WASHINGTON: After more than a decade of tame inflation, a wave of prices increases has washed through the US economy, affecting cars, housing and food and shaking policymakers intent on selling a reassuring message of recovery.
President Joe Biden has made it a priority to fight the inflation hitting American families, but it is Federal Reserve Chair Jerome Powell who leads the one body that could take direct action to slay the inflation dragon.
After admitting recently that he and his colleagues miscalculated how far prices would rebound in the wake of the pandemic crisis, Powell has pledged to fight back.
At the end of its two-day meeting on Wednesday, the Fed's policy-setting committee is expected to announce it will phase-out its stimulus measures more quickly -- allowing it to raise lending rates by mid-2022 or sooner.
But while a rate hike is an effective inflation-fighting weapon, it is also a blunt tool that could short-circuit the recovery, which remains beset by supply chain snags and new variants of Covid-19.
Consumer prices surged 6.8 percent in November, the biggest jump in nearly four decades, and while economists think the overall rate has likely peaked, costs for many goods and services are expected to remain high for some time.
"As we feared, inflation has become more broad-based and will likely remain that way even if inflation abates from the red-hot pace we are currently enduring," said Grant Thornton chief economist Diane Swonk.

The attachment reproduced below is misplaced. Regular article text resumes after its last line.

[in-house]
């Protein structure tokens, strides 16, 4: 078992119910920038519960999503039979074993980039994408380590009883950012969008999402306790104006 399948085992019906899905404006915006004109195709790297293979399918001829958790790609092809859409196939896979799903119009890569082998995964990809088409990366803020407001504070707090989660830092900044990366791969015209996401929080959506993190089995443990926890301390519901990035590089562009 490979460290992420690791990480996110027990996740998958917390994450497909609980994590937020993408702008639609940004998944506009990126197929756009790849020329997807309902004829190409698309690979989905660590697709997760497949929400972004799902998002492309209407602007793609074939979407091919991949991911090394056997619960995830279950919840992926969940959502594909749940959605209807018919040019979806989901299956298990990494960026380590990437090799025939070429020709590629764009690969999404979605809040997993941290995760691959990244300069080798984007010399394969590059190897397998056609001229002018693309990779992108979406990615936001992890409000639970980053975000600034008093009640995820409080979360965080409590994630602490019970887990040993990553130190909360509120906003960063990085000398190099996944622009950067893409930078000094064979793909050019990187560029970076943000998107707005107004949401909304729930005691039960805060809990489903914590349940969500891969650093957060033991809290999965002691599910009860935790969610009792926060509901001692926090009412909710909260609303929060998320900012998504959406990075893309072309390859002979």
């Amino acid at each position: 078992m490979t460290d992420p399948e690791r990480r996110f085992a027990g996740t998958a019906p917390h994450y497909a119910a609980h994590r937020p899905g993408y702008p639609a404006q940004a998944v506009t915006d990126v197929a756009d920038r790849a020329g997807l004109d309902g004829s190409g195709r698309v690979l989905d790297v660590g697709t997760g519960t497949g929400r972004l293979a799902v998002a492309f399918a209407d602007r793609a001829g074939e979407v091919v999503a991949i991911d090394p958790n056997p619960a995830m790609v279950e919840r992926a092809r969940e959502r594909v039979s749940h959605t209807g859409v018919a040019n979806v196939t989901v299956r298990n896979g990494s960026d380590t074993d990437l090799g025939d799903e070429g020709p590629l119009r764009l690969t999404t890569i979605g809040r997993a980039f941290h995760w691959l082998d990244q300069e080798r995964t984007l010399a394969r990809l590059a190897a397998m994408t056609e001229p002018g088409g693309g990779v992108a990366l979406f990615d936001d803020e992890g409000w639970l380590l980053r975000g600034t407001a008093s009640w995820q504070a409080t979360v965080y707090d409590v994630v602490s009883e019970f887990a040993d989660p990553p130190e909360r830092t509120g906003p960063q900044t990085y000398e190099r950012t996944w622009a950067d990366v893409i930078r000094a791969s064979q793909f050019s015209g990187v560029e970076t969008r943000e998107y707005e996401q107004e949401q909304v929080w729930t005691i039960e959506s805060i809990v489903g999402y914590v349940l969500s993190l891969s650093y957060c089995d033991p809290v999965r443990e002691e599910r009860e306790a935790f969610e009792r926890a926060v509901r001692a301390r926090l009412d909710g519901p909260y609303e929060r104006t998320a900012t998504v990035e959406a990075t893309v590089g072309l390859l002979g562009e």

"Watch closely for inflation in medical and shelter costs to pick up in 2022, even as inflation on goods begins to abate."
There appears to be little doubt about the outcome of this week's meeting of the Federal Open Market Committee (FOMC): Powell himself said last month it was time to speed up the process of ending the Fed's bond-buying program.
The committee in early November made the first step to taper its bond purchases, lowering the total by $15 billion a month, which would have ended the program around June.
But Powell said in congressional testimony the program could end "a few months sooner."
If bond purchases end in March, the Fed would be in position to as early as May raise the benchmark interest rate off zero, where it has been since the start of the pandemic in March 2020.
Doves become hawks
Hoping to avoid negative political fallout, Biden's team and Fed officials for months tried to reassure nervous consumers that the price jumps were mostly due to the impact of the pandemic -- such as semiconductor shortages and shipping snafus -- that would soon recede.
But the Fed's thinking has been shifting in recent weeks, and more policymakers have been morphing into inflation hawks, signaling the central bank will need to raise borrowing rates in 2022 to get inflation closer to its two percent goal.
This week's meeting is the last of the year, and the FOMC will also release its quarterly economic projections, including the closely-watched "dot plot" which, though not an official Fed forecast, tracks committee members' outlook, including for interest rates.
In September, the chart showed a single rate increase likely next year, but the new edition could show three or even four, economists say.
Markets now are concerned that the Fed might overreact, moving too strongly against inflation at a time when new variants of Covid-19 are spreading quickly and potentially hindering the rebound in the economy, which has yet to recover millions of jobs.
But surging infections that force new restrictions also could put further upward pressure on prices.
"The great unknown is what role the current Delta wave and concerns over Omicron will have on supply chains," Swonk said.
"The Fed has now concluded that outbreaks are in and of themselves inflationary because of how much they can further muck up global supply chains."